Author(s): Phipps RP, Mitchell GF, Mandel TE, Tew JG, Phipps RP, Mitchell GF, Mandel TE, Tew JG, Phipps RP, Mitchell GF, Mandel TE, Tew JG, Phipps RP, Mitchell GF, Mandel TE, Tew JG
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Abstract Antibody isotypes vary in their capacity to mediate retention of a readily catabolized protein antigen, human serum albumin (HSA) in spleen, popliteal lymph node (PLN) and hind foot. Hyperimmune anti-HSA mouse sera were separated into fractions highly enriched for IgM, IgG1 and IgG2 via differential elution from protein A-Sepharose. These fractions were used to immunize normal mice passively. Twenty-four hours later the mice were injected with radio-iodinated HSA into the hind footpad. When the amount of HSA retained in the spleen 6 days later was determined, the potency of various antibody fractions to mediate retention could be ranked IgG2=IgG1 > IgM. The amount of HSA retention mediated by various fractions correlated well with autoradiographic evidence demonstrating localization of HSA in splenic follicles. The localization pattern in PLN was similar to the spleen except that the IgM-containing fraction mediated follicular localization of HSA to a considerable degree. In tendons of the hind foot, IgG1 mediated HSA retention five times better than IgG2 or IgM fractions. The amount of radioactivity found in the liver varied inversely with HSA retention in other locations. The results demonstrate differences in antibody isotype requirements for antigen localization in spleen, regional lymph node and collagenous sites of the hind foot.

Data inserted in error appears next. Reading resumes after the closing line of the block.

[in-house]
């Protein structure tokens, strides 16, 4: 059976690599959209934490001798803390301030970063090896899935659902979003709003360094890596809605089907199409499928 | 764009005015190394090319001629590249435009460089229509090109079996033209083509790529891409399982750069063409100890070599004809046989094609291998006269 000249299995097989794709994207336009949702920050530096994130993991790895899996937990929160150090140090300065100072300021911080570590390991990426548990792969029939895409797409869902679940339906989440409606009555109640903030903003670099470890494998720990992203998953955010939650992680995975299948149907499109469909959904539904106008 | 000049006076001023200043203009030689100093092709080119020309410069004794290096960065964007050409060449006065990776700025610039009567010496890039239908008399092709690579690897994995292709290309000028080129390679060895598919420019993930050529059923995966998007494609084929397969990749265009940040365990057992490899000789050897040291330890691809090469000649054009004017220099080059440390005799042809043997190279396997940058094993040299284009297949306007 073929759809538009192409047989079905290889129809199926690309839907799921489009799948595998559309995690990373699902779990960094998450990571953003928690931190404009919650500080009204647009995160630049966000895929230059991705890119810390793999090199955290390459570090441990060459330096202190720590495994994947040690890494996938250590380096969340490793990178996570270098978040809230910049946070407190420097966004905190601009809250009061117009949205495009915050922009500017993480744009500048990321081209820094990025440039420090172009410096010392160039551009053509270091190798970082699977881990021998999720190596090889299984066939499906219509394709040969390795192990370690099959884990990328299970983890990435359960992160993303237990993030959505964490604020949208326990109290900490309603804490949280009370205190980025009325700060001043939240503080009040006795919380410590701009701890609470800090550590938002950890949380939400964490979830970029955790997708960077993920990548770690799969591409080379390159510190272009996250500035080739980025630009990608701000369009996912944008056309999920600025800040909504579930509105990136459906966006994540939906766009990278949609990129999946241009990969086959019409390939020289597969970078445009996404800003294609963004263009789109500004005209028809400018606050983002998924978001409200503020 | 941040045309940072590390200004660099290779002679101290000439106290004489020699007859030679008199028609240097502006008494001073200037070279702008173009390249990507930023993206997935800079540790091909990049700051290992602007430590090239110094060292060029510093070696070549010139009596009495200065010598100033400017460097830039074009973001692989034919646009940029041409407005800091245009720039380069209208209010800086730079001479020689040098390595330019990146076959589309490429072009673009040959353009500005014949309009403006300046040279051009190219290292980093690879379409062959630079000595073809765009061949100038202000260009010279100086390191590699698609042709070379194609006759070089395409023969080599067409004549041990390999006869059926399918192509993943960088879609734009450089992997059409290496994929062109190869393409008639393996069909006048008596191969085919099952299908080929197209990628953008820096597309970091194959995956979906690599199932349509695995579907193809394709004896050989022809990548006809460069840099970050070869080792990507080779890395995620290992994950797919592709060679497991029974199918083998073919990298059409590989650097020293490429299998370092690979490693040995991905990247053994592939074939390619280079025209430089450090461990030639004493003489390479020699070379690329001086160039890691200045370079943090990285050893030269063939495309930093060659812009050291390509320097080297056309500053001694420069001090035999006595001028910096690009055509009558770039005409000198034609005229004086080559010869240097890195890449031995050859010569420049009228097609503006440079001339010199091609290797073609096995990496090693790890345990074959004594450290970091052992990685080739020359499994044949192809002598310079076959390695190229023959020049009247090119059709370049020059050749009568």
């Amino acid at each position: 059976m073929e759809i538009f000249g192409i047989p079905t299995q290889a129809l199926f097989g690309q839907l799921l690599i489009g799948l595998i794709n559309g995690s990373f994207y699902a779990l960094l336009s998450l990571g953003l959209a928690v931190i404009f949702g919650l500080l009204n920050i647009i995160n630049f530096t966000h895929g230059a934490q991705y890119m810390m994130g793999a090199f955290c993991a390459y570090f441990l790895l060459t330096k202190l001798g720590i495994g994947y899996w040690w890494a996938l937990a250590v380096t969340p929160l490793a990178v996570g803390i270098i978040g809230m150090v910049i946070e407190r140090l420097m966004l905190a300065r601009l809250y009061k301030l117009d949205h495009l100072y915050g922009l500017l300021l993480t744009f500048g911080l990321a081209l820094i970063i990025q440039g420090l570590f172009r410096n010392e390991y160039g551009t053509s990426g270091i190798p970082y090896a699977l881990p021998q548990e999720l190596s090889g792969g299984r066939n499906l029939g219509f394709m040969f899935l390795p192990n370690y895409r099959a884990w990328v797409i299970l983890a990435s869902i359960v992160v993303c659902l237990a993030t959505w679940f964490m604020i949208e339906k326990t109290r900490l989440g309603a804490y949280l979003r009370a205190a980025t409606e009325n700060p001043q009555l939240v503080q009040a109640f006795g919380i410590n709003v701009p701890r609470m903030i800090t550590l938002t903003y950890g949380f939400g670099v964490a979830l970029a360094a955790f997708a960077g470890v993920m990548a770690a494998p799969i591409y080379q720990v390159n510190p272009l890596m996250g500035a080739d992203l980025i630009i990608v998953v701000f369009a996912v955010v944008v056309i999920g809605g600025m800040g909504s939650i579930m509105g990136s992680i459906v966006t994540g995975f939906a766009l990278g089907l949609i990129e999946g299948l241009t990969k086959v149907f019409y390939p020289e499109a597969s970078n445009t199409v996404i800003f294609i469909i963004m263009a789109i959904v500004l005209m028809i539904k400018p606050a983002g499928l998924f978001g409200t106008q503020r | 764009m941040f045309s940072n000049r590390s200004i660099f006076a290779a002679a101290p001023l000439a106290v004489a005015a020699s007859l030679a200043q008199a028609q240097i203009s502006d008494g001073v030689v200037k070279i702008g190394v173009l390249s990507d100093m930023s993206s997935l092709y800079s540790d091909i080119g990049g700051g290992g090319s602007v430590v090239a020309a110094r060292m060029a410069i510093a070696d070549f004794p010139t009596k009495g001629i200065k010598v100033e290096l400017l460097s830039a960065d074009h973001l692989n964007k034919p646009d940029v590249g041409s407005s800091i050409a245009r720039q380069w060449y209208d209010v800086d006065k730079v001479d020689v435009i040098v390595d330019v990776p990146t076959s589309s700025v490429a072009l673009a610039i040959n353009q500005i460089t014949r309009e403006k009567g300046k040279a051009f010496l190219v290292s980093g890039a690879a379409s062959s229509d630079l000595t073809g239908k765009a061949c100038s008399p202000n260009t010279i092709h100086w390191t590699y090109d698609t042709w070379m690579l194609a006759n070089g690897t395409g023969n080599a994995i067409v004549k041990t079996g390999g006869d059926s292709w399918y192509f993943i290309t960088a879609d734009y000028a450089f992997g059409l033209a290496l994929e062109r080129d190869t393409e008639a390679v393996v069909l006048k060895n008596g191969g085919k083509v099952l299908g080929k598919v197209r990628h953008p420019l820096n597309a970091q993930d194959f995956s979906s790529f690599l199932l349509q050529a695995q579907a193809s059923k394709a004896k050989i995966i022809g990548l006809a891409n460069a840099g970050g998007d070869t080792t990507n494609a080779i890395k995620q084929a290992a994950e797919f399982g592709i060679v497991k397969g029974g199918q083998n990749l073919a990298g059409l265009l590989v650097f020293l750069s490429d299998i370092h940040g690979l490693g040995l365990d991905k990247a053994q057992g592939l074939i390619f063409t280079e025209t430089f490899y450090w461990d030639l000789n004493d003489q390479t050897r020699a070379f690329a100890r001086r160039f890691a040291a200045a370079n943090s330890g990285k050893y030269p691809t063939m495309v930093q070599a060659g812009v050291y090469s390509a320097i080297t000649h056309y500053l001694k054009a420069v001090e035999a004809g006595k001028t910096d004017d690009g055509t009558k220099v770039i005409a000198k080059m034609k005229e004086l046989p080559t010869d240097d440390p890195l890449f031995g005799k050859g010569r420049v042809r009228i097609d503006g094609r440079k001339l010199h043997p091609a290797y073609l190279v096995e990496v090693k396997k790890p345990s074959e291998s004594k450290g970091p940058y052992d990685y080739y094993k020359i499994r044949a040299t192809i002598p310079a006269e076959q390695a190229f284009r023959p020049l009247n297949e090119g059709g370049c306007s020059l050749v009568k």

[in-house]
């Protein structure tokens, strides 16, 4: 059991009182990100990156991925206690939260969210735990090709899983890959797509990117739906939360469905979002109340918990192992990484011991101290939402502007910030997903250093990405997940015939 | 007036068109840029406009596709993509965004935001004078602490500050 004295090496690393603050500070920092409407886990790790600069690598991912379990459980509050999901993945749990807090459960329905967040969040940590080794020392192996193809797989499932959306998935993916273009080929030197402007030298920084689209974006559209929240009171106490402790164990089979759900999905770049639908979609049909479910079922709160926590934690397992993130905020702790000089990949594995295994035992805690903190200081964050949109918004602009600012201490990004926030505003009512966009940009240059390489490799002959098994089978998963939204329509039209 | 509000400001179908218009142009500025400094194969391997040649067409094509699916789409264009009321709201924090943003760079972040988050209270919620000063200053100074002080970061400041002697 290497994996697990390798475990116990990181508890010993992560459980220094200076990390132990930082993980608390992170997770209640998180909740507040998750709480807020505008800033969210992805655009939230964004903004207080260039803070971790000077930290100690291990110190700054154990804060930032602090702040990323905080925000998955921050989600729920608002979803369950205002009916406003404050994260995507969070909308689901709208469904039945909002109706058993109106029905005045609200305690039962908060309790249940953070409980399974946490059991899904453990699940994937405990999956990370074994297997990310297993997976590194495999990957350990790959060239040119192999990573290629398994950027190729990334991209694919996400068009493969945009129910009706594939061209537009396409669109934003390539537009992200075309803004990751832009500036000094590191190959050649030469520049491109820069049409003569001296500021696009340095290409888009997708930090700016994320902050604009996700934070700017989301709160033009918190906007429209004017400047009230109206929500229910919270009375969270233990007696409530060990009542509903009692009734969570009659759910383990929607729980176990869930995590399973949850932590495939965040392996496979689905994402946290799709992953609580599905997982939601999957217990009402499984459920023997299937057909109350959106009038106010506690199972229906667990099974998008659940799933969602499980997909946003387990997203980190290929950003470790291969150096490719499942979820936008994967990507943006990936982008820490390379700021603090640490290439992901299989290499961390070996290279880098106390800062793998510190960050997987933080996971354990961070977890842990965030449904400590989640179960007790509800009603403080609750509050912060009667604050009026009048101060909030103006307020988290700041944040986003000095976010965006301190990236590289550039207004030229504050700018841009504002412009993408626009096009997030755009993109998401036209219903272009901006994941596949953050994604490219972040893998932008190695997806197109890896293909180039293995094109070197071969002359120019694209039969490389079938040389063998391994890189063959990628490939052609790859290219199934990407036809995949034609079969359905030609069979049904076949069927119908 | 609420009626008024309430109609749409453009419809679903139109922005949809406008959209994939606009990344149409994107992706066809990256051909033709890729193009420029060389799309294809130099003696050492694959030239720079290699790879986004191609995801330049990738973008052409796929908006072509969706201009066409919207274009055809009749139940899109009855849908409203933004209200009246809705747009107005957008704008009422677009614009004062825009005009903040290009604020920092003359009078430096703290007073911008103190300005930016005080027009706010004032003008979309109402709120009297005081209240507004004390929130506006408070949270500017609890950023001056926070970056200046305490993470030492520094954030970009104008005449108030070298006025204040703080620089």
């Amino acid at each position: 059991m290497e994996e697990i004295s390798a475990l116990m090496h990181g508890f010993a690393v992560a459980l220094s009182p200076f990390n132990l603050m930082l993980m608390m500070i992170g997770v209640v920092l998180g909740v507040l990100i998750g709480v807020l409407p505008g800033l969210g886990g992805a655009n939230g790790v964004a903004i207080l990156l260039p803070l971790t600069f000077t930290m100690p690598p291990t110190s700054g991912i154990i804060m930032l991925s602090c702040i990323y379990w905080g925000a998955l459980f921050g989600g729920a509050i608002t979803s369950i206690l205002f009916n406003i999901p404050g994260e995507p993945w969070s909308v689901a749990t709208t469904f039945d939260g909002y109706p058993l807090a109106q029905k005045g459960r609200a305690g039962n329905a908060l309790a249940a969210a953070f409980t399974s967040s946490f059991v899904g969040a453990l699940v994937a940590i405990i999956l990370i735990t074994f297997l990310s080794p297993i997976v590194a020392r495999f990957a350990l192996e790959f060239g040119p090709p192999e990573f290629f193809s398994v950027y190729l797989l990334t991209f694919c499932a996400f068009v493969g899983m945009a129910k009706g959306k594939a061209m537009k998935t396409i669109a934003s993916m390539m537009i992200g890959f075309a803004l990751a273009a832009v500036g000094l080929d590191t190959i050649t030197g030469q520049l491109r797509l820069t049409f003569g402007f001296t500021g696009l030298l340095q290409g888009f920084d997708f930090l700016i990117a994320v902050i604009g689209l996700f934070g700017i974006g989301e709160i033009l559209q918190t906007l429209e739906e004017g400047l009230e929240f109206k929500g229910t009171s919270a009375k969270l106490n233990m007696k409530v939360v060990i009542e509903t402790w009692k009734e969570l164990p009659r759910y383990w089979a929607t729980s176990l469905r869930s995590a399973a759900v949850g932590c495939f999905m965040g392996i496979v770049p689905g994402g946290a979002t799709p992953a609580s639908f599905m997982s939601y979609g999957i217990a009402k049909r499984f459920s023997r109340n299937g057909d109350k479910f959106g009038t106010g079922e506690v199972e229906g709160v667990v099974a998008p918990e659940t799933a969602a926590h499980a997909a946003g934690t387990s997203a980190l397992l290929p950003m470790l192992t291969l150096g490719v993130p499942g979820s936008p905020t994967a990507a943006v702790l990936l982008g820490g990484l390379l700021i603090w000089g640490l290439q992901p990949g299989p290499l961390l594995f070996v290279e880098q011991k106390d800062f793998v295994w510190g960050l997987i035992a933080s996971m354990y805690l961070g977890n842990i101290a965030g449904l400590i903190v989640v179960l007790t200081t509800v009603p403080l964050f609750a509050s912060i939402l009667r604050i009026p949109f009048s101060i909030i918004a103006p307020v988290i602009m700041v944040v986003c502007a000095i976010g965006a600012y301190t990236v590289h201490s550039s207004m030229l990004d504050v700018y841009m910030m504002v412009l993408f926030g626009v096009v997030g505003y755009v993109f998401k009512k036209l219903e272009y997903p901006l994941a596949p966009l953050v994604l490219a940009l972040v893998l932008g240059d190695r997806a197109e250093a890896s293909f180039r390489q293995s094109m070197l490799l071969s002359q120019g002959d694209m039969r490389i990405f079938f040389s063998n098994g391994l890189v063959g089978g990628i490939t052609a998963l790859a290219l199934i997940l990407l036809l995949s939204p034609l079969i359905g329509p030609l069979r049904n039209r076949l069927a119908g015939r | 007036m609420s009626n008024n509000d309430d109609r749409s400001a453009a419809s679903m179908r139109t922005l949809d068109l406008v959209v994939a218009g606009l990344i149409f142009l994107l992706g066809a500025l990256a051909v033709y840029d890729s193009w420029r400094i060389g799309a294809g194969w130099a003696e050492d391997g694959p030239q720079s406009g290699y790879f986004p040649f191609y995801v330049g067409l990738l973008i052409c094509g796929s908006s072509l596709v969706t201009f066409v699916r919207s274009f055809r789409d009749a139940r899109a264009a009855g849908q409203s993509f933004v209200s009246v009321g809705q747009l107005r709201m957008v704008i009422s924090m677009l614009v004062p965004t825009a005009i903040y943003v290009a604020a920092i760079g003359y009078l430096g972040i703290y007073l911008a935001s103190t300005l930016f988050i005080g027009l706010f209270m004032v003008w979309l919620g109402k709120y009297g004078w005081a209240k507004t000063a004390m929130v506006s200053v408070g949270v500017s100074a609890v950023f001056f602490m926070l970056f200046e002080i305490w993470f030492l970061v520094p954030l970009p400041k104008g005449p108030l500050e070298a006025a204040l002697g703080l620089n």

This article was published in Immunology
and referenced in Immunotherapy: Open Access